{¶8} In August 2016, Woodard entered guilty pleas in both cases pursuant to plea agreements with the state. In Case No. CR-17-612806-A, Woodard pled guilty to an amended count of burglary. In Case No. CR-17-614273-D, Woodard agreed to plead guilty as part of a package plea deal with his codefendants. Woodard pled guilty to two counts of burglary, as well as a count each of grand theft, HWWUD, and RSP of a motor vehicle. At the plea hearing, the trial court referred Woodard to the probation department for a presentence investigation report ("PSI"), and set the matter for sentencing.

         {¶9} At the September 2017 sentencing hearing, the state advised the trial court that it was seeking maximum, consecutive sentences, citing Woodard's continued refusal to cooperate with law enforcement and provide information to assist in recovering the missing firearms and ammunition.

          {¶10} In Case No. CR-17-612806-A, the trial court imposed a 36-month prison term for the single burglary count. In Case No. CR-17-614273-D, the trial court imposed an 8-year prison term on each of Counts 1 and 4 (burglary), a 12-month prison term for Count 3 (grand theft), a 36-month prison term for Count 7 (HWWUD), and an 18-month prison term for Count 9 (RSP of a motor vehicle). The trial court ordered Counts 1, 3, and 4 to run consecutively to each other and concurrently with Counts 7 and 9 for a total sentence of 17 years. The court ordered the 36-month prison sentence imposed in Case No. CR-17-612806-A to be served concurrently with the 17-year sentence.

         {¶11} It is from this order that Woodard appeals, raising the following four assignments of error for our review.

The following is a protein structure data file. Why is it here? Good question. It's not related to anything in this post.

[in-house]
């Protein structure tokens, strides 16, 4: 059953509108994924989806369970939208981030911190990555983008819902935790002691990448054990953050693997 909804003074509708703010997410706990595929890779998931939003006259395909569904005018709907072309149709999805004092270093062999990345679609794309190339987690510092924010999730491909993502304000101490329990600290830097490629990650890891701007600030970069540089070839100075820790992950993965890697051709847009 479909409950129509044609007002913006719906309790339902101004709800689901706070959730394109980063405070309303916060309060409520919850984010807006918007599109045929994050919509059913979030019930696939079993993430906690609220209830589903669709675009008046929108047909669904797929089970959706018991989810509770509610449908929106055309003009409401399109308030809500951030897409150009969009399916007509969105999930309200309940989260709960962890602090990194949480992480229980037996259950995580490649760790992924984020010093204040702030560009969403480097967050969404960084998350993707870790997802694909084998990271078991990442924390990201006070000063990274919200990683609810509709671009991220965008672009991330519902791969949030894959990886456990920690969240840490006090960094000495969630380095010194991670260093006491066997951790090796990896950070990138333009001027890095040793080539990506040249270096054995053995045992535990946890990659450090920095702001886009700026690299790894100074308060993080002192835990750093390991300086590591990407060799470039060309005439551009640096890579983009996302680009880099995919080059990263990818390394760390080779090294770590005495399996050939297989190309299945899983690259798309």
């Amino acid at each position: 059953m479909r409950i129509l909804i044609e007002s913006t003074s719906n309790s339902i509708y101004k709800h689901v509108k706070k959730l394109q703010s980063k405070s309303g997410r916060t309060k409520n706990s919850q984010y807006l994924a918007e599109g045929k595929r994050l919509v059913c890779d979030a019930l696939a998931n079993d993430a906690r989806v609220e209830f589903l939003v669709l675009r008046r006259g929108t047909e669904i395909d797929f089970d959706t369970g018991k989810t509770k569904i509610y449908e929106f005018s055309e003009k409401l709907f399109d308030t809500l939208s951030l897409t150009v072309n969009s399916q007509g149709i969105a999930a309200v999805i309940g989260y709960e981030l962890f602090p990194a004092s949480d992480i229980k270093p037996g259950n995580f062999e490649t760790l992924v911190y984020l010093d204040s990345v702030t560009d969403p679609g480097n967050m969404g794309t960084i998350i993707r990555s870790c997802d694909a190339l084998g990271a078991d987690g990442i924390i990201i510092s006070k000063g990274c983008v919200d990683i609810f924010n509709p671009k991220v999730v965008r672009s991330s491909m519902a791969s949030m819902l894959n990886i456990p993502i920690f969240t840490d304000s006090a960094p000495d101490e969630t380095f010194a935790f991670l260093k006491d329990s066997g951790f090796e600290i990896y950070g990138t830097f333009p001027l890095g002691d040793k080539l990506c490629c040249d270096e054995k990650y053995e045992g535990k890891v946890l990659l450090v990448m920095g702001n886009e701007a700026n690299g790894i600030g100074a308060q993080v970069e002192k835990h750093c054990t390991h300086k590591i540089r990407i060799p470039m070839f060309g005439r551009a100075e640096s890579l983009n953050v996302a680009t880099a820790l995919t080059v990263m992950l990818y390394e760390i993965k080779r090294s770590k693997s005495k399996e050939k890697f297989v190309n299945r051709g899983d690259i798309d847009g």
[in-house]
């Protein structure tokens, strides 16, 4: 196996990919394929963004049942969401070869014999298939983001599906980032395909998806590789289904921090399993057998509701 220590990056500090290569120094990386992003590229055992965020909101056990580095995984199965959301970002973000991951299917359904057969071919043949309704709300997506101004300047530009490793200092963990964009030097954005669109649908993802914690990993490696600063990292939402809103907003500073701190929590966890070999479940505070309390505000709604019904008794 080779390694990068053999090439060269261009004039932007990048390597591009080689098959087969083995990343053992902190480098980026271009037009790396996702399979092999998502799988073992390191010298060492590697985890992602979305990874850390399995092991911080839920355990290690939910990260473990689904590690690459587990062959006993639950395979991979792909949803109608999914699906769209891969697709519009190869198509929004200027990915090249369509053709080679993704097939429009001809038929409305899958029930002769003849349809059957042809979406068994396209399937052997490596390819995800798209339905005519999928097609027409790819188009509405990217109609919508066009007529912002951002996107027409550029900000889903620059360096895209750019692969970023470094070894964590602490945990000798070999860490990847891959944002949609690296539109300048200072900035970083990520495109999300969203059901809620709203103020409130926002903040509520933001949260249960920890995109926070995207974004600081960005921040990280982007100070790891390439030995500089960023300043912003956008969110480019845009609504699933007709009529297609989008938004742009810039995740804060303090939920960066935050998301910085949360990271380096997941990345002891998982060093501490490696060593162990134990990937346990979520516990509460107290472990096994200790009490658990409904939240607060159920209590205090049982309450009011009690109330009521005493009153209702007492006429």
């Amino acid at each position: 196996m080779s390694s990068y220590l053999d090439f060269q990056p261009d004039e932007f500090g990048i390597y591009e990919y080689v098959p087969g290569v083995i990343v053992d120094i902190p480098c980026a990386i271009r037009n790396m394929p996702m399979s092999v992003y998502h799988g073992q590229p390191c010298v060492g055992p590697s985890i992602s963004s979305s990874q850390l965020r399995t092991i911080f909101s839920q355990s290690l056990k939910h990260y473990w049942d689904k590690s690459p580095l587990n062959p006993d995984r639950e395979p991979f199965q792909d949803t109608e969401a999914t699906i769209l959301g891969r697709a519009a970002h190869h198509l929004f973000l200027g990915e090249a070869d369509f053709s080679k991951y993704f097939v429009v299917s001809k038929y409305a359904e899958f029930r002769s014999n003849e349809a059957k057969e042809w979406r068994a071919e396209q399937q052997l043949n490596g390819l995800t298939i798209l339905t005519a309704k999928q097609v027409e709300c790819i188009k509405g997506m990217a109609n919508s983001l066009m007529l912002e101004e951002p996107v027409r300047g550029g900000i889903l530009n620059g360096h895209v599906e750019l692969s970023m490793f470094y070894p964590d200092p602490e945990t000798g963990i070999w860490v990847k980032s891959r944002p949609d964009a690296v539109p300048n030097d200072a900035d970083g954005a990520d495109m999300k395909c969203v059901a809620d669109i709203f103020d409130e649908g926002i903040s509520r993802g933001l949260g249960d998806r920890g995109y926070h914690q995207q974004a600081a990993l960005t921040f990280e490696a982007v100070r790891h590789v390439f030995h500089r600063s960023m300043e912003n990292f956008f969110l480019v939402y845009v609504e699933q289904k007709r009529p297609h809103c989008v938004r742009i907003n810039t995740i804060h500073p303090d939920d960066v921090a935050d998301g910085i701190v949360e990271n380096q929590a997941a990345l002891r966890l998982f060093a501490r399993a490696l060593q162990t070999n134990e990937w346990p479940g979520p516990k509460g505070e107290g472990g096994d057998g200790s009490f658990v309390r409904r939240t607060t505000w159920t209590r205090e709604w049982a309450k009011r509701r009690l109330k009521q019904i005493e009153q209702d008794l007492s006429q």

Assignment of Error One
The trial court erred when it did not have a full plea colloquy with Woodard, pausing to further explain some of the important rights he was waiving by pleading guilty.
Assignment of Error Two
The trial court erred when it imposed maximum sentences.
Assignment of Error Three
The trial court erred when it ordered restitution in the amount of $15, 000 without supporting evidence. This constituted plain error.
Assignment of Error Four
The trial court erred when it did not make the necessary findings, and engage in the correct analysis, to impose consecutive sentences.

         {¶12} For ease of analysis, we will address Woodard's assigned errors slightly out of order.

         Guilty Plea

         {¶13} In the first assignment of error, Woodard challenges the validity of his plea. He claims the trial court failed to comply with Crim.R. 11 because the trial court "should have done more to fully explain [to him] the rights" he was waiving by entering his guilty plea.

         {¶14} Crim.R. 11(C)(2) governs the trial court's acceptance of guilty pleas in felony cases. It provides, in relevant part:

(2) In felony cases the court may refuse to accept a plea of guilty * * * and shall not accept a plea of guilty * * * without first addressing the defendant personally and doing all of the following:
(a) Determining that the defendant is making the plea voluntarily, with understanding of the nature of the charges and of the maximum penalty involved, and, if applicable, that the defendant is not eligible for probation or for the imposition ...